In this photo taken Sept. 10, 2018, Steve Schalekamp, right, tosses aside his socks so that he can match his barefooted family of wife Tricia, left, and sons Alex, 6, second left, and Evan, 9, as they pose for a portrait at their home in Seattle. The family paid at least $500 in non-refundable waiting list fees for preschool for Evan, now a third grader, and never even got a call back from those places. The money-back-not-guaranteed caveat to an already grueling, emotional search for daycare services is now becoming routine in booming U.S. cities, where demand for high-quality preschools is high and supply is starkly limited. (AP Photo/Elaine Thompson)

Preschool waiting-list fees common even without enrollment

September 29, 2018 - 9:42 am

SEATTLE (AP) — When it comes to coveted child care services in America's most expensive cities, blame the high demand for high-quality preschools and starkly limited supply for a new pay-to-play phenomenon: the "waiting list fee."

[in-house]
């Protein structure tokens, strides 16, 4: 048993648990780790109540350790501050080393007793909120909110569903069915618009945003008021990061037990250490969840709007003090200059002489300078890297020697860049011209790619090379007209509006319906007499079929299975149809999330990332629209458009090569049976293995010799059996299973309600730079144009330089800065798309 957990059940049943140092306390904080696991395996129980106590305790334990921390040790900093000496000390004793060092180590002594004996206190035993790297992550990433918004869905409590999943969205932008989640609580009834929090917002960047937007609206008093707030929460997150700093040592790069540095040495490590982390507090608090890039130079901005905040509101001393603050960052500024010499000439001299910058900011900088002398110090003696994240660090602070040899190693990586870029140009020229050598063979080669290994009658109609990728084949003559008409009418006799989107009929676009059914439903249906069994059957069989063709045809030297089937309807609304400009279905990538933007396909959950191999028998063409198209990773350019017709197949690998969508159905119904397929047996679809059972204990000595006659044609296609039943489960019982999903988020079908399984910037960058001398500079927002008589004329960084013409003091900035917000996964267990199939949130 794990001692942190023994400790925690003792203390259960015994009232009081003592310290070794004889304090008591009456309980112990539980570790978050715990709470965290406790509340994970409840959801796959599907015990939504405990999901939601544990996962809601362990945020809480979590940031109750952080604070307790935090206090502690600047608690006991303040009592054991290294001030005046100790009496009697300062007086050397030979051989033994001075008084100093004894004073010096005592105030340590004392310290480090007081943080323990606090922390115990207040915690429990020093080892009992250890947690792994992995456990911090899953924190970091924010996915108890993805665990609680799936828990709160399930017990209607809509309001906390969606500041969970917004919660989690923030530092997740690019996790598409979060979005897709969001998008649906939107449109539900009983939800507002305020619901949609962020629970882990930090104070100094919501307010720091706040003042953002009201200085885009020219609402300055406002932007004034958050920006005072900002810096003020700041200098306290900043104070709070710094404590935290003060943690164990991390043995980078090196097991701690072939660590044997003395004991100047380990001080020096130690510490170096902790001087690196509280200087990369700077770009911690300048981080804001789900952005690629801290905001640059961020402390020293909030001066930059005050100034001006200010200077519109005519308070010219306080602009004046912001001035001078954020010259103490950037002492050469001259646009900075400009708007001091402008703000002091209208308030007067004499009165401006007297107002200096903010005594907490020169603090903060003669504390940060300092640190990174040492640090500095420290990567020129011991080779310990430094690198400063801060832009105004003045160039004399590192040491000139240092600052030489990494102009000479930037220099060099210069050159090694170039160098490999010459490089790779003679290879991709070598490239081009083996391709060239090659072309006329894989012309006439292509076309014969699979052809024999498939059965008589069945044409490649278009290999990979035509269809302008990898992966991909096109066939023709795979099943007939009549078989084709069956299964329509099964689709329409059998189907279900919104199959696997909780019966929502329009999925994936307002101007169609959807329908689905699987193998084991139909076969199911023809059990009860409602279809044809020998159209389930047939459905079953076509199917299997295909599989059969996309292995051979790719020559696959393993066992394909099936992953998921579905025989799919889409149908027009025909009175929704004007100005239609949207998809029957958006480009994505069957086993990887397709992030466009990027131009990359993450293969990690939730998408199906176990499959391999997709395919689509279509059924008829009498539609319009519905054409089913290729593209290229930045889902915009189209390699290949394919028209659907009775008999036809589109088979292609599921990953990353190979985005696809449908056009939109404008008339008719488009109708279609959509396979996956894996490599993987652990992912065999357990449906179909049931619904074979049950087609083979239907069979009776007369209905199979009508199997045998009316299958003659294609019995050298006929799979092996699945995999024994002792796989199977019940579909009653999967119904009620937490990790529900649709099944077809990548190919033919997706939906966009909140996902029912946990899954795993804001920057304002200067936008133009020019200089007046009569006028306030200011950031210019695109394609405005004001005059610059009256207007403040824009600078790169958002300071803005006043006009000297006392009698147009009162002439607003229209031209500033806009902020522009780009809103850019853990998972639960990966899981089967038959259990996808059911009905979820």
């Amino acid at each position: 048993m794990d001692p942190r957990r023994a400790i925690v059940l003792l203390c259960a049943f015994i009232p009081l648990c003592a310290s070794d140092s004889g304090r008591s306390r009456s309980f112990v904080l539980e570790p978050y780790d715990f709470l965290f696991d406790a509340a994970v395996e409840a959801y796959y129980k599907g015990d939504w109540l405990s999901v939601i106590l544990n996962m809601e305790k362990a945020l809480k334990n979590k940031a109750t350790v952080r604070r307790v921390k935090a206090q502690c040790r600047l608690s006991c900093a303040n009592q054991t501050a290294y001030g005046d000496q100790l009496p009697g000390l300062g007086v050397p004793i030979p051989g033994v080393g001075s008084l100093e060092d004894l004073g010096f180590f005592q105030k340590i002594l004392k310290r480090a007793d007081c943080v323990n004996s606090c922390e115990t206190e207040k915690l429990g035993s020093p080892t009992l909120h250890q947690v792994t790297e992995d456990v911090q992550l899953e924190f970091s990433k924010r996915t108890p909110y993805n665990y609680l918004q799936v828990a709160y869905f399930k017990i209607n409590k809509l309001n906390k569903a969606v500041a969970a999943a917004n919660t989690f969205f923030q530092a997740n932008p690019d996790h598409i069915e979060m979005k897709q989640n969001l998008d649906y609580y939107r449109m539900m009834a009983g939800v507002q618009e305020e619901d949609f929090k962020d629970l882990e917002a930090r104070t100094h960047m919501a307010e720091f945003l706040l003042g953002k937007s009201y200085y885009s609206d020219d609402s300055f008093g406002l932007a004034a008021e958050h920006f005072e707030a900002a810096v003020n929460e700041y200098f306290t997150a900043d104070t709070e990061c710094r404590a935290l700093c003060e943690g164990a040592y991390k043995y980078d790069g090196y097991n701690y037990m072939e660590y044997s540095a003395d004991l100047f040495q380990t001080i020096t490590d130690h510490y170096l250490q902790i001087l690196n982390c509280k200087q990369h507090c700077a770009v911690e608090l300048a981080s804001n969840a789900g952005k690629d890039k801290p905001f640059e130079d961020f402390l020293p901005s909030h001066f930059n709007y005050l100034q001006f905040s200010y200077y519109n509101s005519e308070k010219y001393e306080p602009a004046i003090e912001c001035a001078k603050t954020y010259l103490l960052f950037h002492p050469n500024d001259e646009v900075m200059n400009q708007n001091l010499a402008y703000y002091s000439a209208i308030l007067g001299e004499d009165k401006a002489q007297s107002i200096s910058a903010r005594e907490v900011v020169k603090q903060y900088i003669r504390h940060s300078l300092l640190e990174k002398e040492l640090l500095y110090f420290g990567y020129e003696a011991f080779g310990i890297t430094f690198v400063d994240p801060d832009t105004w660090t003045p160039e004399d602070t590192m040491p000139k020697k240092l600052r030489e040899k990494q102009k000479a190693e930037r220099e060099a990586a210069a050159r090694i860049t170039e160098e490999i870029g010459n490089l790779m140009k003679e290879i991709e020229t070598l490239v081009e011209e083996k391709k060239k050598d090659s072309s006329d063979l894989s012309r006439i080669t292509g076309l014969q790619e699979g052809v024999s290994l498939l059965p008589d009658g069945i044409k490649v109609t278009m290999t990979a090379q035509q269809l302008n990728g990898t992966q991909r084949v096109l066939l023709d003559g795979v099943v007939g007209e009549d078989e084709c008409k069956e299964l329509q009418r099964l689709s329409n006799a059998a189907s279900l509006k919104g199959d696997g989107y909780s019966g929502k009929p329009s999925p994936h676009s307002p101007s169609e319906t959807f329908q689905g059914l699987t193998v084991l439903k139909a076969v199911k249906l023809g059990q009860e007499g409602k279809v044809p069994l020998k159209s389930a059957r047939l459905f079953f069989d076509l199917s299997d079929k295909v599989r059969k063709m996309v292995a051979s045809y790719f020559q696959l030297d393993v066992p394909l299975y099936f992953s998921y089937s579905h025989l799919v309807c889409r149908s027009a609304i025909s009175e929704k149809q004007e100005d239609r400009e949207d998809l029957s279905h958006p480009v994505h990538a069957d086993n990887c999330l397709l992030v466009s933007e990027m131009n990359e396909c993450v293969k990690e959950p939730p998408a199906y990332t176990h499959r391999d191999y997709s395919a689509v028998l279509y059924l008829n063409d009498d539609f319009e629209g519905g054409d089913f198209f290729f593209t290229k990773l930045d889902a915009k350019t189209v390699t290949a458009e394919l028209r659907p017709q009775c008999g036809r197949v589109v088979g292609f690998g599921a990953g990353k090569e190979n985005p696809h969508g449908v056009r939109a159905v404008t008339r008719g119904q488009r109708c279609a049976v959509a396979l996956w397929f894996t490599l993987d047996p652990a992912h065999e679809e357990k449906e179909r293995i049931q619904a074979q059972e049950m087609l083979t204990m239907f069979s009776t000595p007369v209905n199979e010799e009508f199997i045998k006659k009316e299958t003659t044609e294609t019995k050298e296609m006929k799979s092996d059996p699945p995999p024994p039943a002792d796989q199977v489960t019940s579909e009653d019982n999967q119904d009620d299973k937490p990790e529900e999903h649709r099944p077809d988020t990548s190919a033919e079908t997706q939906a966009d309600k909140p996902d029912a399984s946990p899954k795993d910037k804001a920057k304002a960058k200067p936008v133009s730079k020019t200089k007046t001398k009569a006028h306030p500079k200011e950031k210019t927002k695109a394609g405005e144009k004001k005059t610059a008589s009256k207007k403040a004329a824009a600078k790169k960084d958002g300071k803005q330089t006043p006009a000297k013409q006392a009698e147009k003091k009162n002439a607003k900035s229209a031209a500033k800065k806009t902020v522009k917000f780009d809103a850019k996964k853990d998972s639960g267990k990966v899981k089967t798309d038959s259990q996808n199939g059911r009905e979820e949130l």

It's a money-back-not-guaranteed caveat that is fast becoming routine in some parts of the U.S.

And it's also exacerbating an already grueling, emotional search for daycare services for many working parents wrestling with a dire child care workforce crisis that has led to these long, costly waitlists.

While many eventually get their kids into child care programs, others make due by patching up nanny hours, hiring live-in au pairs and relying on family members.

The waiting list fees are generally considered a deposit for future enrollment, though services are never guaranteed, and in many cases, never offered.